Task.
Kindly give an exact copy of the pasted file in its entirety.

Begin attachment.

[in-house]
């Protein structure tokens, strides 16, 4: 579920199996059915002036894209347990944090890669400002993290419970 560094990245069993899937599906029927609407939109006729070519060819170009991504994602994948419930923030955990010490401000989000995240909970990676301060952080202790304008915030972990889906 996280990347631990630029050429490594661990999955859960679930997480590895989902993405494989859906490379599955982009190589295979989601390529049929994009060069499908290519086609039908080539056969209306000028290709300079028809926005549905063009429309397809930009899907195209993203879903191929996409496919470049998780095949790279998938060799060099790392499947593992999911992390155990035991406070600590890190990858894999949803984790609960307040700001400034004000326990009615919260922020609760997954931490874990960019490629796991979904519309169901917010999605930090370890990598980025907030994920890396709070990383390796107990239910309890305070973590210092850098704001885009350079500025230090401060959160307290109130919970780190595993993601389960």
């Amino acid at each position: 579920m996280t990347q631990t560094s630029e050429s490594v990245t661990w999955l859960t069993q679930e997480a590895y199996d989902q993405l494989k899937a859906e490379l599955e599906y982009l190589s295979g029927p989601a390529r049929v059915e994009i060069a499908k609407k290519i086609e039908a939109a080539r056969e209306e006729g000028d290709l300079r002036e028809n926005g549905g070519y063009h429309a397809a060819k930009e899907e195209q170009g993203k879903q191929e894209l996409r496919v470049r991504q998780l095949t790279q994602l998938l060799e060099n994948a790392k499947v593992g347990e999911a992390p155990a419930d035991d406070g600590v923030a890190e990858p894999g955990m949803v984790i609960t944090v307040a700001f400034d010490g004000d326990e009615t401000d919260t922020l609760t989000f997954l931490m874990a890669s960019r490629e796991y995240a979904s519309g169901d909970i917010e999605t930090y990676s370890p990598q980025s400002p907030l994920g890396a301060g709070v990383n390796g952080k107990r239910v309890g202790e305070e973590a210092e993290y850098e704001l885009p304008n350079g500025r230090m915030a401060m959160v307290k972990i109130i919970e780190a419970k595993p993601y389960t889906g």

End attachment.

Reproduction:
[in-house]
């Protein structure tokens, strides 16, 4: 579920199996059915002036894209347990944090890669400002993290419970 560094990245069993899937599906029927609407939109006729070519060819170009991504994602994948419930923030955990010490401000989000995240909970990676301060952080202790304008915030972990889906 996280990347631990630029050429490594661990999955859960679930997480590895989902993405494989859906490379599955982009190589295979989601390529049929994009060069499908290519086609039908080539056969209306000028290709300079028809926005549905063009429309397809930009899907195209993203879903191929996409496919470049998780095949790279998938060799060099790392499947593992999911992390155990035991406070600590890190990858894999949803984790609960307040700001400034004000326990009615919260922020609760997954931490874990960019490629796991979904519309169901917010999605930090370890990598980025907030994920890396709070990383390796107990239910309890305070973590210092850098704001885009350079500025230090401060959160307290109130919970780190595993993601389960």
């Amino acid at each position: 579920m996280t990347q631990t560094s630029e050429s490594v990245t661990w999955l859960t069993q679930e997480a590895y199996d989902q993405l494989k899937a859906e490379l599955e599906y982009l190589s295979g029927p989601a390529r049929v059915e994009i060069a499908k609407k290519i086609e039908a939109a080539r056969e209306e006729g000028d290709l300079r002036e028809n926005g549905g070519y063009h429309a397809a060819k930009e899907e195209q170009g993203k879903q191929e894209l996409r496919v470049r991504q998780l095949t790279q994602l998938l060799e060099n994948a790392k499947v593992g347990e999911a992390p155990a419930d035991d406070g600590v923030a890190e990858p894999g955990m949803v984790i609960t944090v307040a700001f400034d010490g004000d326990e009615t401000d919260t922020l609760t989000f997954l931490m874990a890669s960019r490629e796991y995240a979904s519309g169901d909970i917010e999605t930090y990676s370890p990598q980025s400002p907030l994920g890396a301060g709070v990383n390796g952080k107990r239910v309890g202790e305070e973590a210092e993290y850098e704001l885009p304008n350079g500025r230090m915030a401060m959160v307290k972990i109130i919970e780190a419970k595993p993601y389960t889906g």